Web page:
By Philip Duplisey – Director Consulting Services

The popularity of Microsoft’s SharePoint product continues to grow. Not only is it Microsoft’s fastest growing product, and a billion dollar business, but a recent Gartner report predicted that the enterprise content management space would continue to grow by leaps and bounds. Microsoft is well positioned to be the dominant player with SharePoint.

Often used to facilitate collaboration, SharePoint provides content management features, allows for the implementation of business processes, and supplies access to essential information. It is therefore, little wonder that organizations would want to leverage their investment in both QlikView and SharePoint, and deliver QlikView analytics to a broad user base using SharePoint.

Using SharePoint with QlikView makes deployment simple, it’s easy to add or remove objects, and QlikView can leverage the built in security provided by Microsoft. Each object within QlikView becomes a WebPart for SharePoint. The way it works is that when the user opens the SharePoint page, their security credentials get passed to the QlikView server. The Server leases a CAL (named, document or session CAL) to the user, the QlikView web part is rendered with the data that the user has access to. The QlikView object (chart, graph or list box for example) is fully functional. This means the user can interact with the object to drill down and make selections. As the objects are all rendered from the QlikView server, associated data changes in the different web part object when selections are made…exactly like a ZFC QlikView application!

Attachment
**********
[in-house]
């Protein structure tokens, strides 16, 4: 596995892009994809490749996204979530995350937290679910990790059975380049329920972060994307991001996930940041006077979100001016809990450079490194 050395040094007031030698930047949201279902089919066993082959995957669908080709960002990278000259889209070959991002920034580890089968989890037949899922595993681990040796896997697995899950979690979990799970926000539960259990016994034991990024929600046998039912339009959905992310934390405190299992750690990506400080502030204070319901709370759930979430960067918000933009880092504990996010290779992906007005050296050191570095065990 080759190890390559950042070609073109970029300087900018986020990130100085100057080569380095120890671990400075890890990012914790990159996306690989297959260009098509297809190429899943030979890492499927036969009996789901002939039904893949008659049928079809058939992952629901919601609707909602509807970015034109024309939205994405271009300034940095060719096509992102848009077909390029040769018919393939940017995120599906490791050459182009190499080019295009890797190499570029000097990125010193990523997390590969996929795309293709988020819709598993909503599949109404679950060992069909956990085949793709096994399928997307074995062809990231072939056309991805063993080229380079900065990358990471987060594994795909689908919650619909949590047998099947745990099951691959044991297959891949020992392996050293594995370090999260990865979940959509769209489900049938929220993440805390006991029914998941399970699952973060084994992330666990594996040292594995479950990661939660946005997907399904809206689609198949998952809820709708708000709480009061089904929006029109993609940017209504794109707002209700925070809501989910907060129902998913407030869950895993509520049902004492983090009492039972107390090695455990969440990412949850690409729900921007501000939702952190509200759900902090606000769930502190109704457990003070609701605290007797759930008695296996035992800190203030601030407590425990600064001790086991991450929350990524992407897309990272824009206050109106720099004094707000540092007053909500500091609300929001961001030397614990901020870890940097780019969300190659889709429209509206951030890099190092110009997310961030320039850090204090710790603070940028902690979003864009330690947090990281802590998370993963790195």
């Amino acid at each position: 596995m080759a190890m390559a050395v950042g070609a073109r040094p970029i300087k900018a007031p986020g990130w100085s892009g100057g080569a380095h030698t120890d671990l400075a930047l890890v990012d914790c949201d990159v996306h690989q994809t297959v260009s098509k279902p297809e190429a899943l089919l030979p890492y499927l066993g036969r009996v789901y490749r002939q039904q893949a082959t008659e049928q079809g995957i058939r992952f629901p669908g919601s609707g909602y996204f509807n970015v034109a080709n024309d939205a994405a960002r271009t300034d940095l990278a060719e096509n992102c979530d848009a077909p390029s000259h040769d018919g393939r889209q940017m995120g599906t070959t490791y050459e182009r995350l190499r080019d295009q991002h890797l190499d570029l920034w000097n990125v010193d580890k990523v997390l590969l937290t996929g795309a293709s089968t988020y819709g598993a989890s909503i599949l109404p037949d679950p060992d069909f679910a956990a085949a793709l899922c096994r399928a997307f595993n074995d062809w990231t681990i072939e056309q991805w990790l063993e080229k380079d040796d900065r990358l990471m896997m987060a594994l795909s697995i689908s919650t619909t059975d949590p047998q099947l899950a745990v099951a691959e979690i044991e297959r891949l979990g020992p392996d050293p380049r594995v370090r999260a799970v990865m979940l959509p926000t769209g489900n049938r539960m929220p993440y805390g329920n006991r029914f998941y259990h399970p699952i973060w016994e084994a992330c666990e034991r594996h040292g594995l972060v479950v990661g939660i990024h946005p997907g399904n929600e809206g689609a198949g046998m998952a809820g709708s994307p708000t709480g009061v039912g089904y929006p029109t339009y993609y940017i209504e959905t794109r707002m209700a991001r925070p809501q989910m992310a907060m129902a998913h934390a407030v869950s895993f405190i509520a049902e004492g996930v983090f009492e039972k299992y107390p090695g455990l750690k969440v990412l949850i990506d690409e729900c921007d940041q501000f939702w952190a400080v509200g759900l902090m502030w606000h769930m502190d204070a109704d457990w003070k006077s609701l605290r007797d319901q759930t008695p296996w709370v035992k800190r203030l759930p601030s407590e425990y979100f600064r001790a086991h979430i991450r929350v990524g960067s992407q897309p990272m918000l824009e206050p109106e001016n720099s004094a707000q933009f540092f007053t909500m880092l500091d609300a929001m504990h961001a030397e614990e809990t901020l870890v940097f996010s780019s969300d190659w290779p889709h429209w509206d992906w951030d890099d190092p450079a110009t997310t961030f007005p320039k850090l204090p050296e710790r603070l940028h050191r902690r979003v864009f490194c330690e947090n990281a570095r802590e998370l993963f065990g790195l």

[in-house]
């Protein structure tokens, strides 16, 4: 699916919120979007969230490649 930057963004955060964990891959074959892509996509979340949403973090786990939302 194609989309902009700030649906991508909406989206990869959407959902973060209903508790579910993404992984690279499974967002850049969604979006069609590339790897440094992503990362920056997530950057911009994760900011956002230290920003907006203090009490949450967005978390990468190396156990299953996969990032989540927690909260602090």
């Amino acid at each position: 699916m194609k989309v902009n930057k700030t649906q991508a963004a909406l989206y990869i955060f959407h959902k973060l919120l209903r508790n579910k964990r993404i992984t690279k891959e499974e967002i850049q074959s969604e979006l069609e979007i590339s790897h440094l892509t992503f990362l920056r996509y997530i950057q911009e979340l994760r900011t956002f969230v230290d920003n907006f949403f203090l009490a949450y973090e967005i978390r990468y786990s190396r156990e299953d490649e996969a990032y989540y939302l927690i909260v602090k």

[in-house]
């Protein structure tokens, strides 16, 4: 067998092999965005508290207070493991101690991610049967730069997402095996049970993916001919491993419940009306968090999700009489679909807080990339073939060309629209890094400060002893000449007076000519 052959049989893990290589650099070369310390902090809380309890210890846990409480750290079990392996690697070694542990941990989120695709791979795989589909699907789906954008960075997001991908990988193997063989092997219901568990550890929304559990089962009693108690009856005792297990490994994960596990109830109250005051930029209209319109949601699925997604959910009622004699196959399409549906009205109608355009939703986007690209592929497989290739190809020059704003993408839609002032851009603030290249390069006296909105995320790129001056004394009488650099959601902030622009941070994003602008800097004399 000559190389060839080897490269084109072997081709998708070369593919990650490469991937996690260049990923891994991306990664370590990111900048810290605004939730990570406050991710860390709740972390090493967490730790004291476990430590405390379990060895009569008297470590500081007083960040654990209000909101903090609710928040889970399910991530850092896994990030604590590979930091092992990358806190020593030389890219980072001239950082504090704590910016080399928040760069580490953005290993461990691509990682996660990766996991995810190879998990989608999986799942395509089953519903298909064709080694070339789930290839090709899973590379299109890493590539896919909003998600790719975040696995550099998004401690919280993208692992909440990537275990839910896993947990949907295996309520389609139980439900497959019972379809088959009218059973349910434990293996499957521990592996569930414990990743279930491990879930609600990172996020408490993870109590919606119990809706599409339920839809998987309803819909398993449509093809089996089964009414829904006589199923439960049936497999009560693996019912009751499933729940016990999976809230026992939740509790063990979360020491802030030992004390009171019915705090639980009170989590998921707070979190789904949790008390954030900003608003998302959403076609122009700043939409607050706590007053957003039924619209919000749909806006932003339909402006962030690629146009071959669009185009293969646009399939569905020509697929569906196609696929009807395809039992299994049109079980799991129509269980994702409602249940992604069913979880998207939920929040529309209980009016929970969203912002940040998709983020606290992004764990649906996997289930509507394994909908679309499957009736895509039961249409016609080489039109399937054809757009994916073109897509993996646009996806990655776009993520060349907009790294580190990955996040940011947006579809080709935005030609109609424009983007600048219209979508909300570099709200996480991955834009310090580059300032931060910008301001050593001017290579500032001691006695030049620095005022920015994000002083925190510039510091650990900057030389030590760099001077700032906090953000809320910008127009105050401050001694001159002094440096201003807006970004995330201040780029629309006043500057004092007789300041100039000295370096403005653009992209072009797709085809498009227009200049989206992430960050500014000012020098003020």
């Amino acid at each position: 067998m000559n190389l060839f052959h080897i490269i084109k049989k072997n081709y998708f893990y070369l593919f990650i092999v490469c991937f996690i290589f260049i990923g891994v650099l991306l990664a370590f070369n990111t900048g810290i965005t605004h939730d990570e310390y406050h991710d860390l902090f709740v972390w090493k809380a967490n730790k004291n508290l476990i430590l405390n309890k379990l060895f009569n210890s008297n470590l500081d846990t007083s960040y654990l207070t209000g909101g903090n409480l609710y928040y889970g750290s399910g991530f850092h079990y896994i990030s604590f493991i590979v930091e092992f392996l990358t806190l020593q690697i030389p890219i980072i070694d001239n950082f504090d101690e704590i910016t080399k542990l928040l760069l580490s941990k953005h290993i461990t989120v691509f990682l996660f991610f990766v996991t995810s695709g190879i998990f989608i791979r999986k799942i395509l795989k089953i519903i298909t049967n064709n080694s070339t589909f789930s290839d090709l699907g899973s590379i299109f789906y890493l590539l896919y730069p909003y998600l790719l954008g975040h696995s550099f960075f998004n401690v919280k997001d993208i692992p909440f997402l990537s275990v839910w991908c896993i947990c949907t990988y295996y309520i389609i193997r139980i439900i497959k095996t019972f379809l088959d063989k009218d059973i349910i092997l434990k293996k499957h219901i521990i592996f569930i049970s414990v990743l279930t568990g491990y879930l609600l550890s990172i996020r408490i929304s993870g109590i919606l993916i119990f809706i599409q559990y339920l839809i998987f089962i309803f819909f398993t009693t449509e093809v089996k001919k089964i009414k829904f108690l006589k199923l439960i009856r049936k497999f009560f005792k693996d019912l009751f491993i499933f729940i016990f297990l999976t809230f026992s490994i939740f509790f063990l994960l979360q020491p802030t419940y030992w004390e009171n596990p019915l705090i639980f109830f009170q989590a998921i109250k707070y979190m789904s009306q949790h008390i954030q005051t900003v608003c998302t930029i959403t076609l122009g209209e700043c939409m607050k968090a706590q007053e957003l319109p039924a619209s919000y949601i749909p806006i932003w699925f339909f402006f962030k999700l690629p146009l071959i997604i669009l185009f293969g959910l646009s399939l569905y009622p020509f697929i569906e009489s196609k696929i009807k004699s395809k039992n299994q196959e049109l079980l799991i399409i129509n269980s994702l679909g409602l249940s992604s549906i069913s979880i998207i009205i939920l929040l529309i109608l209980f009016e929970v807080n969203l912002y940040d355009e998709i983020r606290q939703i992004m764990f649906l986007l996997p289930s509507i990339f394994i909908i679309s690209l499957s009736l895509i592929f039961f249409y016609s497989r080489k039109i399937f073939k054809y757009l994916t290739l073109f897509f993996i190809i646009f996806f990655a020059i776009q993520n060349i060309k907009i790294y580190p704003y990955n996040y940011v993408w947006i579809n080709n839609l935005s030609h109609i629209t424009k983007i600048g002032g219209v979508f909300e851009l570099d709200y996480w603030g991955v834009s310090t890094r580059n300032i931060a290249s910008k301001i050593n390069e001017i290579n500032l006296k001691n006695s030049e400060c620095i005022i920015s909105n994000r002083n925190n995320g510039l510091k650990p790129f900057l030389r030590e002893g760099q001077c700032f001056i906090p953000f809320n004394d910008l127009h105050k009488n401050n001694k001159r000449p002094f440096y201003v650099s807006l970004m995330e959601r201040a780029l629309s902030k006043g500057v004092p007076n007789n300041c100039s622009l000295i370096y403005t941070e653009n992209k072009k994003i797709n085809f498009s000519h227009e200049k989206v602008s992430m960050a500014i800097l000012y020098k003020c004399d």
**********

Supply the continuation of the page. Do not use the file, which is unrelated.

So, start building those mashups you’ve always wanted to build, and let us know how you are doing, and by the way, if you want examples, go to demo.qlikview.com. Most of what you see there is QlikView served up by SharePoint.

 

About the Author
Philip Duplisey, Director of Consulting Services at Bardess, has been implementing enterprise wide solutions globally at Fortune 500 companies for 15 years. He enjoys enabling the organization to find value in their data, and presenting that data in compelling ways that lead to deeper insights and improved performance.